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City leaders drop debate on prayers

Utah's mayors and council members have decided not to renew debate over prayer during Utah's city council meetings.

In a divided vote Friday, city leaders defeated a resolution to ask voters to approve a change to the Utah Constitution making prayer an official part of any city council meeting.

A proposal brought by Holladay city officials suggested that Utah's city leaders combat recent Utah Supreme Court decisions that have restricted the use of religious devotionals at meetings.

"I'm very frustrated by some of the things happening in the United States," said Holladay Mayor Dennis Larkin. "We feel very strongly in Holladay about reverence before our meetings."

Feelings on the matter, however, were mixed.

Provo Mayor Lewis Billings threw his support to the resolution, pointing out that other states give greater latitude to councils regarding prayer, but because the majority of residents in Utah belong to one pre-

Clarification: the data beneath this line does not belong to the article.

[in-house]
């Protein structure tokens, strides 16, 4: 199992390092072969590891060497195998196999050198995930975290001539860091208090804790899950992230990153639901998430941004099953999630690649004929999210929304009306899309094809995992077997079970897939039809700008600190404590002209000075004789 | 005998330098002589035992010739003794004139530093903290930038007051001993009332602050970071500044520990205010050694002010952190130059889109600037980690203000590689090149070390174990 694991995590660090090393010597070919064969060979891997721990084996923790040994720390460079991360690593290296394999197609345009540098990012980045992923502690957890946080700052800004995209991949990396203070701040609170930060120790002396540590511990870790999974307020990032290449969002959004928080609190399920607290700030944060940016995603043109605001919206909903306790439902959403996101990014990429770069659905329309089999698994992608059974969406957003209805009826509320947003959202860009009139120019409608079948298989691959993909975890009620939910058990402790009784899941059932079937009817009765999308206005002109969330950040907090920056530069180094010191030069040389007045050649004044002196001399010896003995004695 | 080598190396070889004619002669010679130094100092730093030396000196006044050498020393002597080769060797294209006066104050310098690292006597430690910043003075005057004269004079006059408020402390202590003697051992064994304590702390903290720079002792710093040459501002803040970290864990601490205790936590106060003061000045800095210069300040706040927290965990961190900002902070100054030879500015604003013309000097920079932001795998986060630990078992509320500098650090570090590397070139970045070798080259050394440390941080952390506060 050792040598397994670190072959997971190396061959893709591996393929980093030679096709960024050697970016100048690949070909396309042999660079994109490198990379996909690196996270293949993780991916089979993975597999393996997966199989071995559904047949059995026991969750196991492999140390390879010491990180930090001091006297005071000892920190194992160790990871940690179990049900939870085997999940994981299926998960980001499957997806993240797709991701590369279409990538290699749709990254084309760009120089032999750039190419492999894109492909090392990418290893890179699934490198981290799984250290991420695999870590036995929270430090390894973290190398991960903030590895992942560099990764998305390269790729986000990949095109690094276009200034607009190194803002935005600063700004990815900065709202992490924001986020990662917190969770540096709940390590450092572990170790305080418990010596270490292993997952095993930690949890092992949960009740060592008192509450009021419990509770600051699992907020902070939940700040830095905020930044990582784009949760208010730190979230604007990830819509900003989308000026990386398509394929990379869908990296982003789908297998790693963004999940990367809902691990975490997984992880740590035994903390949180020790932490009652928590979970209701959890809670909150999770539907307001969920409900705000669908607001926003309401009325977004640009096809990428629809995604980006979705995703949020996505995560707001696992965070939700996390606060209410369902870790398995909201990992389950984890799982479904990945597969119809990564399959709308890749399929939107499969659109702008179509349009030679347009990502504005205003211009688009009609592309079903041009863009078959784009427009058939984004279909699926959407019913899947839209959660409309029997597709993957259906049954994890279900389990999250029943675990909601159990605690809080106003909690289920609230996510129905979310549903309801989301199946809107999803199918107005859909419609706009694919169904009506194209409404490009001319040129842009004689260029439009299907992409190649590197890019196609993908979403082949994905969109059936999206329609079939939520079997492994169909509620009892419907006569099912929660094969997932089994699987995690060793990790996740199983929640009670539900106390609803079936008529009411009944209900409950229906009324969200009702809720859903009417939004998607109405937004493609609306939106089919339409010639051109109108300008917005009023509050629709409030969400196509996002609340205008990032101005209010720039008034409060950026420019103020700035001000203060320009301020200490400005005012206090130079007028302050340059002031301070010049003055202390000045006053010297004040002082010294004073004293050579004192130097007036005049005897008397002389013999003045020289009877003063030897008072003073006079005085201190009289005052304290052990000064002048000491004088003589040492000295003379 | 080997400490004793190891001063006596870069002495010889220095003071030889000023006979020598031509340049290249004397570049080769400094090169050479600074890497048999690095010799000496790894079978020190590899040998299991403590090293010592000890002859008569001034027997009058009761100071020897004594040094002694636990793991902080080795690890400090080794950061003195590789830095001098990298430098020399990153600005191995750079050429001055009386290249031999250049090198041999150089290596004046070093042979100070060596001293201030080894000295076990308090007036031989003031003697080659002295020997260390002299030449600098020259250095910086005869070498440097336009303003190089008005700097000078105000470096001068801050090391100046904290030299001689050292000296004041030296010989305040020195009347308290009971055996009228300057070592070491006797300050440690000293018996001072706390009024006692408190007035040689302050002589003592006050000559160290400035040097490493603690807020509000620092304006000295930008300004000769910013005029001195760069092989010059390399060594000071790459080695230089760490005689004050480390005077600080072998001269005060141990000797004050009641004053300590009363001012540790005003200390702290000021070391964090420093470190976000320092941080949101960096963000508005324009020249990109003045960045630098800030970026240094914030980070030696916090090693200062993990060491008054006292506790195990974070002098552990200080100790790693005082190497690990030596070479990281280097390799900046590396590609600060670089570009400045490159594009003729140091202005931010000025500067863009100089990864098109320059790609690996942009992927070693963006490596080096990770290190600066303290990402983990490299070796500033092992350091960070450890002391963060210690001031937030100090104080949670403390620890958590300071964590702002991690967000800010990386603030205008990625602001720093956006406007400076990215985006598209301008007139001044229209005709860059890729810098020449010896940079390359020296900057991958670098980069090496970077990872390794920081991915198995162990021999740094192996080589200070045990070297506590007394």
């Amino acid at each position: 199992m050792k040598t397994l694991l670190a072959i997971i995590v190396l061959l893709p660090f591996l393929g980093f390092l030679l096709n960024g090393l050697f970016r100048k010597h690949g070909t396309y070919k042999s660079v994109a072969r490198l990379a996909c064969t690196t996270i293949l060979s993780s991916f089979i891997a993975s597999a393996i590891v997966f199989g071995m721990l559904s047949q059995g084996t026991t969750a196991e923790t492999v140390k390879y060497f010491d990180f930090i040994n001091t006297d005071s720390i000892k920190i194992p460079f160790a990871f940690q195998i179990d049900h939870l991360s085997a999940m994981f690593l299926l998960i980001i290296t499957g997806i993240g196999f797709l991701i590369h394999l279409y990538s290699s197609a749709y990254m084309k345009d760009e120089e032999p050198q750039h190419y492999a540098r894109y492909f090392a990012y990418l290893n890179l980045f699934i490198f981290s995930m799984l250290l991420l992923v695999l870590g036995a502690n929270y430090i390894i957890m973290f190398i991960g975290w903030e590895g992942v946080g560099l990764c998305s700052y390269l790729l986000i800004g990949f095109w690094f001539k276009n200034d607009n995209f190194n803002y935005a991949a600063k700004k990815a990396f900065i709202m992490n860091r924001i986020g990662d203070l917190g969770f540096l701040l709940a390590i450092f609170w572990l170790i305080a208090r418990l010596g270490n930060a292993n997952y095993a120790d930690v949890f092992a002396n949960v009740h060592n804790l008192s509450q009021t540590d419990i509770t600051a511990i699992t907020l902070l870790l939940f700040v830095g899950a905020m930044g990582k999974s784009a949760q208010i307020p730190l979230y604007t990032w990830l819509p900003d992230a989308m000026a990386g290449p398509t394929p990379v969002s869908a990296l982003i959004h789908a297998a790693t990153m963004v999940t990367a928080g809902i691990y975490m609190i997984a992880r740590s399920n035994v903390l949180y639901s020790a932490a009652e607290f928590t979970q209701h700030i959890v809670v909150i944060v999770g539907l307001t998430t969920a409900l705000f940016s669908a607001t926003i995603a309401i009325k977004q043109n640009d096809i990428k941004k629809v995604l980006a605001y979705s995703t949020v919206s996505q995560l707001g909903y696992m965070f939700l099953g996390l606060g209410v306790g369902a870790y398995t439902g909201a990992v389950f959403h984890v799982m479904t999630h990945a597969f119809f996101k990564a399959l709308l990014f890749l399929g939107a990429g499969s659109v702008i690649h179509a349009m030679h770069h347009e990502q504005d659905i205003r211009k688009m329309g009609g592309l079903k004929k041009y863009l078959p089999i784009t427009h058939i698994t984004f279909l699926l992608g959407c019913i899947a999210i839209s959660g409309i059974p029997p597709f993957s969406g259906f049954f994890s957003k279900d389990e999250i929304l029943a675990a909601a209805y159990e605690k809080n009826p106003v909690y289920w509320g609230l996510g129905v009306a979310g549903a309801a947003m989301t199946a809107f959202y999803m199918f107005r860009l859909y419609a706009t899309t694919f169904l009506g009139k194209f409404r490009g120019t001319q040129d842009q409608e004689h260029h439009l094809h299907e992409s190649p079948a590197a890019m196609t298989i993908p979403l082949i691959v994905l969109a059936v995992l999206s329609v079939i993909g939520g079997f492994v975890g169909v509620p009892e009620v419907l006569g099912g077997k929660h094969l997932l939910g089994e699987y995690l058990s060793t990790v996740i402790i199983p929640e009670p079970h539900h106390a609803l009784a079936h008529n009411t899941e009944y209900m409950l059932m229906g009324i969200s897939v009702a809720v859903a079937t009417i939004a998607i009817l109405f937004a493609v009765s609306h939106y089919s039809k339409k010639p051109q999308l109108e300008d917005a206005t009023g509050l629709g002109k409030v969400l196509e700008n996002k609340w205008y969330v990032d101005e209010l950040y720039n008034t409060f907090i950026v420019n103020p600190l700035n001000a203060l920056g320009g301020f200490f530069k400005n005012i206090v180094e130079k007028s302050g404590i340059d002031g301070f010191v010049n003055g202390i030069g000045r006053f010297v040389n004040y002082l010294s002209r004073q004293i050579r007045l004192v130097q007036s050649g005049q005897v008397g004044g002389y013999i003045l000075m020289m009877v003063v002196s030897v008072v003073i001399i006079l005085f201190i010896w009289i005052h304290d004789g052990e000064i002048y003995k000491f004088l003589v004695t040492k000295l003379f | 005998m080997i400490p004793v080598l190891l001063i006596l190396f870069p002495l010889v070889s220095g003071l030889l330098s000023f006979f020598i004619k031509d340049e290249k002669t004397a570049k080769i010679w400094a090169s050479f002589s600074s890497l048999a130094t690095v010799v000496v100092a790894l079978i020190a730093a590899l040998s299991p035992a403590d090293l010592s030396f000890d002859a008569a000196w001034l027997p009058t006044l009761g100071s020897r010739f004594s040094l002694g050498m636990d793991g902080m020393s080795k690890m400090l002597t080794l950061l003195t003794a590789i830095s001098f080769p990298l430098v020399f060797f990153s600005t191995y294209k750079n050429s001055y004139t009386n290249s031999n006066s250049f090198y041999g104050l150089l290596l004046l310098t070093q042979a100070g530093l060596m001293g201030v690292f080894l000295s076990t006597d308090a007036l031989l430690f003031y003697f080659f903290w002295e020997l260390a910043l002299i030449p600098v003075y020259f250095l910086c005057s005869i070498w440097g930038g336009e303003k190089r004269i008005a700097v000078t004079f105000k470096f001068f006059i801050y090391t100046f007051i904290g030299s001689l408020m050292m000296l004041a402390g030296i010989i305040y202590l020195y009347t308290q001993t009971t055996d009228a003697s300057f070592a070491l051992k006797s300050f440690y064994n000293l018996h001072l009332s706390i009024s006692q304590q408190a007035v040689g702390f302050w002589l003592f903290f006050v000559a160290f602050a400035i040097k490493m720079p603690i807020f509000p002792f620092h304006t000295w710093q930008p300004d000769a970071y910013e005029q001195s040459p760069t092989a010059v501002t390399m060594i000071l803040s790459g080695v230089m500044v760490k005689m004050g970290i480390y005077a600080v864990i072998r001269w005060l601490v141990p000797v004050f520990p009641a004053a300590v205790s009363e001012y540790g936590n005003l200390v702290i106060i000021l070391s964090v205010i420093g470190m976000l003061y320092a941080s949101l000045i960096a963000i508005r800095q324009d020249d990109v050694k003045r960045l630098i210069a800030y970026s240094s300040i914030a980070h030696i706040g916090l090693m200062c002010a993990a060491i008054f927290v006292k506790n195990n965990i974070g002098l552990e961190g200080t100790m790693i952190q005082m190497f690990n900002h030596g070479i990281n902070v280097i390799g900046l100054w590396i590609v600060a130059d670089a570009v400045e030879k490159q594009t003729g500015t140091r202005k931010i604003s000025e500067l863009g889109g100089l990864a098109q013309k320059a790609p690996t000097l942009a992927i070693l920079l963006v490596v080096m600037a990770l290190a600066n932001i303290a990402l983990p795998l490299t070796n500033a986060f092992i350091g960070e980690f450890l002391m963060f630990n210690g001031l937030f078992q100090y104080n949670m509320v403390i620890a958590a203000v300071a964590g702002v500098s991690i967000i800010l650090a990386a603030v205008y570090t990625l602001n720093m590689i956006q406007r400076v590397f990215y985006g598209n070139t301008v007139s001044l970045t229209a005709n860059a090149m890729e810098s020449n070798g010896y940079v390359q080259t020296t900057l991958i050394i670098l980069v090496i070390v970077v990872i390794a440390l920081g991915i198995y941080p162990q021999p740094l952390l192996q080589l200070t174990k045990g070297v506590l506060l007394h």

dominant church, some have grown sensitive to the subject.

"I do not support this resolution," said Taylorsville Mayor Janice Auger who called the issue "divisive" among city governments. Auger said the Utah Constitution should not be casually changed in such a manner and suggested that cities consult their attorneys and create prayer policies that are "diverse" and "nondenominational."

At issue, said League of Cities and Towns legislative lobbyist Jodi Hoffman, is avoiding a prayer that would prove "offensive" to others. Hoffman was referring to an atheist who said he had a right to lead prayer during a Murray City Council meeting. After Murray balked, Tom Snyder sued the city.

In April, the Utah Supreme Court upheld Snyder's claim, citing its own 1993 decision that allowed a city to hear prayer during city events as long as the opportunity to deliver the prayer was open to those in attendance and was not discriminatory.

Some city leaders Friday suggested that laws should be changed to limit prayer to only members of a city council or a mayor.

After debating, members of the Utah League of Cities and Towns voted 86 to 54 to defeat the resolution.


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